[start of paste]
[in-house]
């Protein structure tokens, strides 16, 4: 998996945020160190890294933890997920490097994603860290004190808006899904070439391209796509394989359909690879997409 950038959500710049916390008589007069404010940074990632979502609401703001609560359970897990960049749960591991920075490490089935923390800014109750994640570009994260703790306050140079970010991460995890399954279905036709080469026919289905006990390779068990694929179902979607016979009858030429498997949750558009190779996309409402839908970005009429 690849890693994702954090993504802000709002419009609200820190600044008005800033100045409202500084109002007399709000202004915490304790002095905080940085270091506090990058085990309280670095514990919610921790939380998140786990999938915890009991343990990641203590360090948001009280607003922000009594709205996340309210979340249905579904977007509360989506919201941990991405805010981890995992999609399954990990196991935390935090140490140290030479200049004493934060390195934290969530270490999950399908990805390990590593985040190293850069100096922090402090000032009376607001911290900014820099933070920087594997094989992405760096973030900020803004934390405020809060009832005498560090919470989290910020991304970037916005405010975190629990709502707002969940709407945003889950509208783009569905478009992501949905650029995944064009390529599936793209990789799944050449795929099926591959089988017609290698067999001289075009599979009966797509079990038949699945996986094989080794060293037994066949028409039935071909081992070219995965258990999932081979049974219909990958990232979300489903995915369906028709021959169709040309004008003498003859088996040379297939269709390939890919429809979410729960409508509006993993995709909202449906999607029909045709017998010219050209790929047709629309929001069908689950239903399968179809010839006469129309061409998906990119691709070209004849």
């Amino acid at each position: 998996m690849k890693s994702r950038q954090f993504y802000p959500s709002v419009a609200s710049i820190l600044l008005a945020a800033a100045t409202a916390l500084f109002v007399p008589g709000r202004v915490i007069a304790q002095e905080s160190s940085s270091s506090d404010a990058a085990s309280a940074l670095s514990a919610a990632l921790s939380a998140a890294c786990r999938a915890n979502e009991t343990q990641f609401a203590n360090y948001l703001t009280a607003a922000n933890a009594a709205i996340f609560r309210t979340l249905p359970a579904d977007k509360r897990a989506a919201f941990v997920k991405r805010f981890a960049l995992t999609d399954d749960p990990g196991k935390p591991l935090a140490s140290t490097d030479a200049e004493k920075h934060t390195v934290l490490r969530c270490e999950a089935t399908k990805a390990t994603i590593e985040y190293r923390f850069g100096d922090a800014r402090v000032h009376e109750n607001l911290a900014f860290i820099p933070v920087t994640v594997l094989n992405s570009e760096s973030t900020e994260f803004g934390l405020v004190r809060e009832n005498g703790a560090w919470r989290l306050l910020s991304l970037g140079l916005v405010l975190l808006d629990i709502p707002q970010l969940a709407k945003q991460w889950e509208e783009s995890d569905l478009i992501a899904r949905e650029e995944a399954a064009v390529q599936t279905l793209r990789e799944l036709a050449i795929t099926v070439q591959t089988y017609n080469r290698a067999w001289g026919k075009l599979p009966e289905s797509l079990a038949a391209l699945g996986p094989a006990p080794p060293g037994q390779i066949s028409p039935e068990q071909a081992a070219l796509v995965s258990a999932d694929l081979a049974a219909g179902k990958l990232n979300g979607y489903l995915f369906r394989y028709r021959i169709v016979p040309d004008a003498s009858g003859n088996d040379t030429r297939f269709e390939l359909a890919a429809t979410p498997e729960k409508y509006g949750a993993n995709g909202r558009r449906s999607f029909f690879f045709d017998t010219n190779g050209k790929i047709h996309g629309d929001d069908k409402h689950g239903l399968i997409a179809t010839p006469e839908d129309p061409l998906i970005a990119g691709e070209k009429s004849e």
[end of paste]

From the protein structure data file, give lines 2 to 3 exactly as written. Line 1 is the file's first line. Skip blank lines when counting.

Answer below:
């Protein structure tokens, strides 16, 4: 998996945020160190890294933890997920490097994603860290004190808006899904070439391209796509394989359909690879997409 950038959500710049916390008589007069404010940074990632979502609401703001609560359970897990960049749960591991920075490490089935923390800014109750994640570009994260703790306050140079970010991460995890399954279905036709080469026919289905006990390779068990694929179902979607016979009858030429498997949750558009190779996309409402839908970005009429 690849890693994702954090993504802000709002419009609200820190600044008005800033100045409202500084109002007399709000202004915490304790002095905080940085270091506090990058085990309280670095514990919610921790939380998140786990999938915890009991343990990641203590360090948001009280607003922000009594709205996340309210979340249905579904977007509360989506919201941990991405805010981890995992999609399954990990196991935390935090140490140290030479200049004493934060390195934290969530270490999950399908990805390990590593985040190293850069100096922090402090000032009376607001911290900014820099933070920087594997094989992405760096973030900020803004934390405020809060009832005498560090919470989290910020991304970037916005405010975190629990709502707002969940709407945003889950509208783009569905478009992501949905650029995944064009390529599936793209990789799944050449795929099926591959089988017609290698067999001289075009599979009966797509079990038949699945996986094989080794060293037994066949028409039935071909081992070219995965258990999932081979049974219909990958990232979300489903995915369906028709021959169709040309004008003498003859088996040379297939269709390939890919429809979410729960409508509006993993995709909202449906999607029909045709017998010219050209790929047709629309929001069908689950239903399968179809010839006469129309061409998906990119691709070209004849």
């Amino acid at each position: 998996m690849k890693s994702r950038q954090f993504y802000p959500s709002v419009a609200s710049i820190l600044l008005a945020a800033a100045t409202a916390l500084f109002v007399p008589g709000r202004v915490i007069a304790q002095e905080s160190s940085s270091s506090d404010a990058a085990s309280a940074l670095s514990a919610a990632l921790s939380a998140a890294c786990r999938a915890n979502e009991t343990q990641f609401a203590n360090y948001l703001t009280a607003a922000n933890a009594a709205i996340f609560r309210t979340l249905p359970a579904d977007k509360r897990a989506a919201f941990v997920k991405r805010f981890a960049l995992t999609d399954d749960p990990g196991k935390p591991l935090a140490s140290t490097d030479a200049e004493k920075h934060t390195v934290l490490r969530c270490e999950a089935t399908k990805a390990t994603i590593e985040y190293r923390f850069g100096d922090a800014r402090v000032h009376e109750n607001l911290a900014f860290i820099p933070v920087t994640v594997l094989n992405s570009e760096s973030t900020e994260f803004g934390l405020v004190r809060e009832n005498g703790a560090w919470r989290l306050l910020s991304l970037g140079l916005v405010l975190l808006d629990i709502p707002q970010l969940a709407k945003q991460w889950e509208e783009s995890d569905l478009i992501a899904r949905e650029e995944a399954a064009v390529q599936t279905l793209r990789e799944l036709a050449i795929t099926v070439q591959t089988y017609n080469r290698a067999w001289g026919k075009l599979p009966e289905s797509l079990a038949a391209l699945g996986p094989a006990p080794p060293g037994q390779i066949s028409p039935e068990q071909a081992a070219l796509v995965s258990a999932d694929l081979a049974a219909g179902k990958l990232n979300g979607y489903l995915f369906r394989y028709r021959i169709v016979p040309d004008a003498s009858g003859n088996d040379t030429r297939f269709e390939l359909a890919a429809t979410p498997e729960k409508y509006g949750a993993n995709g909202r558009r449906s999607f029909f690879f045709d017998t010219n190779g050209k790929i047709h996309g629309d929001d069908k409402h689950g239903l399968i997409a179809t010839p006469e839908d129309p061409l998906i970005a990119g691709e070209k009429s004849e």